Wall Street stocks rebounded on Wednesday from the previous session as the prospect of rate hikes wore off after weaker-than-expected jobs data and a clarification from the US Treasury Secretary on remarks that helped trigger a massive sale.
The Nasdaq Composite Index rose 0.3% in the afternoon in New York, after tech stocks tumbled Tuesday, dragging the US and wider European stock markets with them. The blue-chip S&P 500 index gained 0.4% on Wednesday, while the Dow Jones Industrial Average climbed to a new high.
US Treasury Secretary Janet Yellen surprised markets on Tuesday by saying lower US interest rates may have to rise to slow the economy’s rapid recovery. However, she later clarified her remarks, which had a disproportionate effect on growth stocks because of their sensitivity to changes in interest rate expectations, asserting that she did not foresee “an inflationary problem”.
Investors have been debating for months what will prompt the US central bank to reduce its $ 120 billion monthly bond purchases that began in March 2020. The Federal Reserve says the US economy still needs support monetary policy at the end of the pandemic.
Ahead of the full U.S. government non-farm payroll figures due Friday, ADP data released Wednesday showed U.S. private sector employers added 742,000 new jobs in April, below the 800,000 forecast by economists polled. by Reuters.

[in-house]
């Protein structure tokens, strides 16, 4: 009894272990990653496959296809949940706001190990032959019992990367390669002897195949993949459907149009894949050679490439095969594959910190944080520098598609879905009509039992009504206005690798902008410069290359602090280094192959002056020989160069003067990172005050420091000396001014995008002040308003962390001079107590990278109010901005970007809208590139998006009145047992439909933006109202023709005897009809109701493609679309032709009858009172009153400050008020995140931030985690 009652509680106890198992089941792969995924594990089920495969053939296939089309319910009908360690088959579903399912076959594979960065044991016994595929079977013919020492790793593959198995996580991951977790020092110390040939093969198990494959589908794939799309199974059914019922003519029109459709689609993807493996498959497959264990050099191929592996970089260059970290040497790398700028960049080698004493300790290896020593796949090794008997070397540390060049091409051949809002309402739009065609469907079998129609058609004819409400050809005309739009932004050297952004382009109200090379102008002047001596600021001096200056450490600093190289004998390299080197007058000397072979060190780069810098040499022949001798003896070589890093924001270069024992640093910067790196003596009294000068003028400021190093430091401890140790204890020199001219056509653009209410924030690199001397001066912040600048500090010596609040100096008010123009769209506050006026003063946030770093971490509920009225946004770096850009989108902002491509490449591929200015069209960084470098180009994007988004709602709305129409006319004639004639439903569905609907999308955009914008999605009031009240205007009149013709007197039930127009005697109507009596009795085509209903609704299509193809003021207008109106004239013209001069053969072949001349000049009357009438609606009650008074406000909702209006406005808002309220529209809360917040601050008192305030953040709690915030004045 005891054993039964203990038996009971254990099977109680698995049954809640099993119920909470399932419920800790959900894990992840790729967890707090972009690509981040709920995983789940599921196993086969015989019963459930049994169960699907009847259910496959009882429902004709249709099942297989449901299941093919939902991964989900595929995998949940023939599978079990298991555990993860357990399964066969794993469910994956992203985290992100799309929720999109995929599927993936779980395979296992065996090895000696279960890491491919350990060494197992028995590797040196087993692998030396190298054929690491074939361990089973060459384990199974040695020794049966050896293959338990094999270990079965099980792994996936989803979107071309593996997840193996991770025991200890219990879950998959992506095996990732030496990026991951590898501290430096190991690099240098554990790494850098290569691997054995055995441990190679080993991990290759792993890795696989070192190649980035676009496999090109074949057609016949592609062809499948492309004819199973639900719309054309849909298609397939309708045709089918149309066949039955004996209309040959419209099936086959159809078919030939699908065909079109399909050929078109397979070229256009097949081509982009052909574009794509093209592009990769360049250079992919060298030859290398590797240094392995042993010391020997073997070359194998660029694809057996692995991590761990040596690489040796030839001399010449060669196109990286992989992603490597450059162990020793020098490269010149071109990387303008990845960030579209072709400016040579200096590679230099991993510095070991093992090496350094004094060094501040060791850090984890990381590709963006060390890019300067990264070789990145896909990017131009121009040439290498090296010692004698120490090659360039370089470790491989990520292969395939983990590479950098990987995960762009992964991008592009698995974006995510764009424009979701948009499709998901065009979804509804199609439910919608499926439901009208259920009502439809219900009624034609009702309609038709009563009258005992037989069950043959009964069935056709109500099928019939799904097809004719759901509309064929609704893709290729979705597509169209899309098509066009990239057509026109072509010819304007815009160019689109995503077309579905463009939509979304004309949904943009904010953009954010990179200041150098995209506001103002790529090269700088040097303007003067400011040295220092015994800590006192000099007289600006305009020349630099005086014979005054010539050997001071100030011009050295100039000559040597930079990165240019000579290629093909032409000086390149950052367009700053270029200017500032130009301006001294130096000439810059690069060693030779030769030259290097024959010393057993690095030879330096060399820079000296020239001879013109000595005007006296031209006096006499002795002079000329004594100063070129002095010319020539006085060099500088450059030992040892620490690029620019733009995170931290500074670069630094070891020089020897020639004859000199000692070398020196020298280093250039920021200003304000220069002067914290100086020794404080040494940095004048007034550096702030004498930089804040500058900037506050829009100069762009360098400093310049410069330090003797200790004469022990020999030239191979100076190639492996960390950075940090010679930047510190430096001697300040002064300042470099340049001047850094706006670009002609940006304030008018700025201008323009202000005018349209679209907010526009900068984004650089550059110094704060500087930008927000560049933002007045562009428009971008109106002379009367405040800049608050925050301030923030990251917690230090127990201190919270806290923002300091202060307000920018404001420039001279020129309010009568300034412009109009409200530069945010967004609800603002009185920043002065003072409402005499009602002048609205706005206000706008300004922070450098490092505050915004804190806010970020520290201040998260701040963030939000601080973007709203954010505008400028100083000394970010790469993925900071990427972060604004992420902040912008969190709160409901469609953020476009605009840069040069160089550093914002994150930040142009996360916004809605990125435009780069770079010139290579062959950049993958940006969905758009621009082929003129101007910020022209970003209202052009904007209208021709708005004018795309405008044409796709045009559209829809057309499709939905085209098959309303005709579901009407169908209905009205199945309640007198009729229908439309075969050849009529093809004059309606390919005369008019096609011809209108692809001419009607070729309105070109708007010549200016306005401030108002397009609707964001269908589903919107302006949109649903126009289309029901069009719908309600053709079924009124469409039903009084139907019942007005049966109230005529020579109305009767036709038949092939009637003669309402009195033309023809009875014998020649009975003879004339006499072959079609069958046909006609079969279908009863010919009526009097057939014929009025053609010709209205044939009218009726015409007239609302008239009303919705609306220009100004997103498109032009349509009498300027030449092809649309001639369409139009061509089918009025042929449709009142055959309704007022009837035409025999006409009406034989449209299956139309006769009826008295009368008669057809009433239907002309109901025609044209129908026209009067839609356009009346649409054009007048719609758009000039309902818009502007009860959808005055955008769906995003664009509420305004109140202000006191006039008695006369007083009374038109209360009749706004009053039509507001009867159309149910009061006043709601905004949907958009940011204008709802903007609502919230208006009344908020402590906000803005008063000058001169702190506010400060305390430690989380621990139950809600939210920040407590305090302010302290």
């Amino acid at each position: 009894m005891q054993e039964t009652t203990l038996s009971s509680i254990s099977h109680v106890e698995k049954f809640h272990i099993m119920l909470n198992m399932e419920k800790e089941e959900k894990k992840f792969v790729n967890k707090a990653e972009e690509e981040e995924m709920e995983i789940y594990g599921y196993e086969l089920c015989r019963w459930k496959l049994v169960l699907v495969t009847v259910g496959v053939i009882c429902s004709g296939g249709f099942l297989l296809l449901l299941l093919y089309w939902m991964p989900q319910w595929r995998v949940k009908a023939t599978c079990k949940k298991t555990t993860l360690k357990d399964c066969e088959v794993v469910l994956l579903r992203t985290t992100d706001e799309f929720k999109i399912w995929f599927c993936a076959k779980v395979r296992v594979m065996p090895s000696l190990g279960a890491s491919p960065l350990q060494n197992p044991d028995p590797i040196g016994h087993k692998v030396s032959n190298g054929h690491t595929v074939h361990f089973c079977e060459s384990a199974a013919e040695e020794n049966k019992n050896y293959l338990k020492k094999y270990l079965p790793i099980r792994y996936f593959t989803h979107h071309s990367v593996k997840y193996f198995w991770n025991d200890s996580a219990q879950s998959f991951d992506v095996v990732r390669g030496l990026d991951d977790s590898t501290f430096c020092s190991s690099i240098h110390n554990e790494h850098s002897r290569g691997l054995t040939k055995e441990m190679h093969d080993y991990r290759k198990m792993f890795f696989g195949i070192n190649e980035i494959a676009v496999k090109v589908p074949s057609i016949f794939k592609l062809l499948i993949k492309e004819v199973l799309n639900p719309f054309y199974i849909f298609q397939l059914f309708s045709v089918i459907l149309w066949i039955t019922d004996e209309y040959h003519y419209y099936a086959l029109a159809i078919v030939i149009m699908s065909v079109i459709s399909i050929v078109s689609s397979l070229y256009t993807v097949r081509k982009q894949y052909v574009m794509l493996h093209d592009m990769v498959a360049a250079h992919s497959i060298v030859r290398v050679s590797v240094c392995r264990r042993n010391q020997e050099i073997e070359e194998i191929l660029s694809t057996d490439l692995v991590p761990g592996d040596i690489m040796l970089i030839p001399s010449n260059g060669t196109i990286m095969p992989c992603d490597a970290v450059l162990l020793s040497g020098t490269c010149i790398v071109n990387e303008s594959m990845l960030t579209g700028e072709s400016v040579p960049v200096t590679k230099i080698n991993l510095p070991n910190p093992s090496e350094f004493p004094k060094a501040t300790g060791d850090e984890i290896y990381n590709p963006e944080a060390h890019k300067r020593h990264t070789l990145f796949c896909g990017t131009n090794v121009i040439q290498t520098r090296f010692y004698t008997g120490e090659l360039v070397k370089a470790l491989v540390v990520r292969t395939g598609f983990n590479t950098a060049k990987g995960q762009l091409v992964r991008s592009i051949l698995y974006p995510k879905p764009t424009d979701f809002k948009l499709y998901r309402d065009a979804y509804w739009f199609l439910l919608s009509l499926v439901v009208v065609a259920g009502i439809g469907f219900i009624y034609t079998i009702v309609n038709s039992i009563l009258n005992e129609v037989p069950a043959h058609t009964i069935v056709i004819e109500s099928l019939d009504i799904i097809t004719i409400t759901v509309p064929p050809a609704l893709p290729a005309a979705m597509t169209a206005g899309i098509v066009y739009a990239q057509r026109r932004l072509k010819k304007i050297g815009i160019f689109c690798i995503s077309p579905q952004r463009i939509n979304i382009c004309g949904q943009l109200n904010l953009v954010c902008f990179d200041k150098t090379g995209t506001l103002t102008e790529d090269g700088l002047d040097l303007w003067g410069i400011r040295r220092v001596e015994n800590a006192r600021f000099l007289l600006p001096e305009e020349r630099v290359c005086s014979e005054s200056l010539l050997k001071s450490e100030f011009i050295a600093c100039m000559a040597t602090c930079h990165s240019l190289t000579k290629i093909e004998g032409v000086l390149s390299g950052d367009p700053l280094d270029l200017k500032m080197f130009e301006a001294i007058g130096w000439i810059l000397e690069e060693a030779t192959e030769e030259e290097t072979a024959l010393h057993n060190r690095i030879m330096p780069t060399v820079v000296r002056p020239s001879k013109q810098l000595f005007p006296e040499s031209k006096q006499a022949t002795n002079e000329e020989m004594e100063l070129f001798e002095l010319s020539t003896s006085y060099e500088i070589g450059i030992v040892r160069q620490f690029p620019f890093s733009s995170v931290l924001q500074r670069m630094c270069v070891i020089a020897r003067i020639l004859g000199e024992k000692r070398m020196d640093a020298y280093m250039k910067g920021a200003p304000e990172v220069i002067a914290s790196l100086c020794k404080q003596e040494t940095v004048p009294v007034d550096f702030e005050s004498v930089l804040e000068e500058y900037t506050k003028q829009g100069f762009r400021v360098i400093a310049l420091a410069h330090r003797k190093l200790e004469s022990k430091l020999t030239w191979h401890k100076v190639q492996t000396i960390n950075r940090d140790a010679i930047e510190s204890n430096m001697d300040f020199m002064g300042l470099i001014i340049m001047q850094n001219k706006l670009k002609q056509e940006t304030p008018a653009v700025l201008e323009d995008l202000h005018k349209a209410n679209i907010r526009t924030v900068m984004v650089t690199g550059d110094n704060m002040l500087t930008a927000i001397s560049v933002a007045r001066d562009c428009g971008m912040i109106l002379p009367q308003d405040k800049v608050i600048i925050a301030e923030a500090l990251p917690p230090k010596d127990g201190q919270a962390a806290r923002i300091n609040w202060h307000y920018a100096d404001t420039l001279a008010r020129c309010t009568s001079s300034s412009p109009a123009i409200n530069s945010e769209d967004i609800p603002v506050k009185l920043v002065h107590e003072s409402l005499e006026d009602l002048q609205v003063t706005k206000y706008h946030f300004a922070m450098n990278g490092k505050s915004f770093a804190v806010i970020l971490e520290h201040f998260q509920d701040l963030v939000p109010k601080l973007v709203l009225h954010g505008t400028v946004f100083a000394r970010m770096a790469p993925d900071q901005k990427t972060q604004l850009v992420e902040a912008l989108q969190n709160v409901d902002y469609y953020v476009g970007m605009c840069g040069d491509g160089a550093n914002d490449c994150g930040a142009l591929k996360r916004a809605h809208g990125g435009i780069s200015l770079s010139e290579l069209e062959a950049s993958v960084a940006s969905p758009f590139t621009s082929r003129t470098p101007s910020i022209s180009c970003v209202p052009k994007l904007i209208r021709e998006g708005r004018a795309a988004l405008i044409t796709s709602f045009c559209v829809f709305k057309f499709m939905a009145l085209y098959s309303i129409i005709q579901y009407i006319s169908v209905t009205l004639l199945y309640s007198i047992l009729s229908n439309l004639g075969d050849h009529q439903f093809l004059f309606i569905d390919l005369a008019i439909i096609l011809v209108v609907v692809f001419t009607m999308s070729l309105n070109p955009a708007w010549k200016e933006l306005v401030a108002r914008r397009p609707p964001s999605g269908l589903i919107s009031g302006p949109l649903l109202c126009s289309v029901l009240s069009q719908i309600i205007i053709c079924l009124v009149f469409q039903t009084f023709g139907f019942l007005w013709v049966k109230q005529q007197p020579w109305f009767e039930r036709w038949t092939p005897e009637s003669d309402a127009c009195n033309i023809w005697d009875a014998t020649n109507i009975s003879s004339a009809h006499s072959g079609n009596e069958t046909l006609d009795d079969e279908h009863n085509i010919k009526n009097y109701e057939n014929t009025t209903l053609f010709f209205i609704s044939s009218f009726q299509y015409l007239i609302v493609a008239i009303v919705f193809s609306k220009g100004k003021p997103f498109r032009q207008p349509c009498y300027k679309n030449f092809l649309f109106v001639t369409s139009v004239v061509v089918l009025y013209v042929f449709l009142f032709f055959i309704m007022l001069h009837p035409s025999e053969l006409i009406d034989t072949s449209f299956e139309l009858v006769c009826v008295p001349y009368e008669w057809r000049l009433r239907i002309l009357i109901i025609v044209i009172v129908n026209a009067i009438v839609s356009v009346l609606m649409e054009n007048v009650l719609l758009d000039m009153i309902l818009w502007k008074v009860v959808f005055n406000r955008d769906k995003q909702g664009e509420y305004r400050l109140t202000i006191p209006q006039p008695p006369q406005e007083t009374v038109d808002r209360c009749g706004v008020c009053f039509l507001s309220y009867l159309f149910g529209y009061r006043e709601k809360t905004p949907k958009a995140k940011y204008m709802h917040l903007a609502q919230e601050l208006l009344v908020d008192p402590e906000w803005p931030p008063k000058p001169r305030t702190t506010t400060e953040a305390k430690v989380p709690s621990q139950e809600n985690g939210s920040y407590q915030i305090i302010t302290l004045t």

That hiring rate was high enough to satisfy investors betting on continued economic growth, but not so fast that it would amplify fears that the Fed would change its stance on interest rates, said Georgina Taylor, fund manager multi-assets at Invesco.
“The markets are hostage to all that remains as is, with a continued recovery while central bank policy remains favorable,” Taylor said. “As long as the economic data isn’t a disaster or is extremely strong, people feel like they don’t have to think of a different investment regime.”
In Europe, the regional benchmark Stoxx 600 closed up 1.8%, with the continent’s tech sub-sector advancing 2.7%, after falling 3.8% a day earlier, its worst performance since last October.
UK gilts, which have fallen in price this year as investors anticipate rising inflation that would erode fixed-rate yields, weakened ahead of a Bank of England meeting on Thursday. The UK 10-year government bond yield rose 0.02 percentage points to 0.82%, after falling from 0.175% at the start of 2021.
Last month, the BoE became the biggest buyer gilts as part of its quantitative easing program, aimed at supporting financial markets during the pandemic. Some analysts are now considering the central bank to cut back on these purchases.
“The Bank of England is still a long way from tightening monetary policy, but could be one of the first central banks to report that it is thinking about it, possibly in early 2022,” said Shamik Dhar, chief economist at BNY Mellon Investment Management.
The dollar, measured against a basket of trading partners’ currencies, traded flat. The world’s benchmark crude oil, Brent, slipped 0.3% to $ 68.68 per barrel.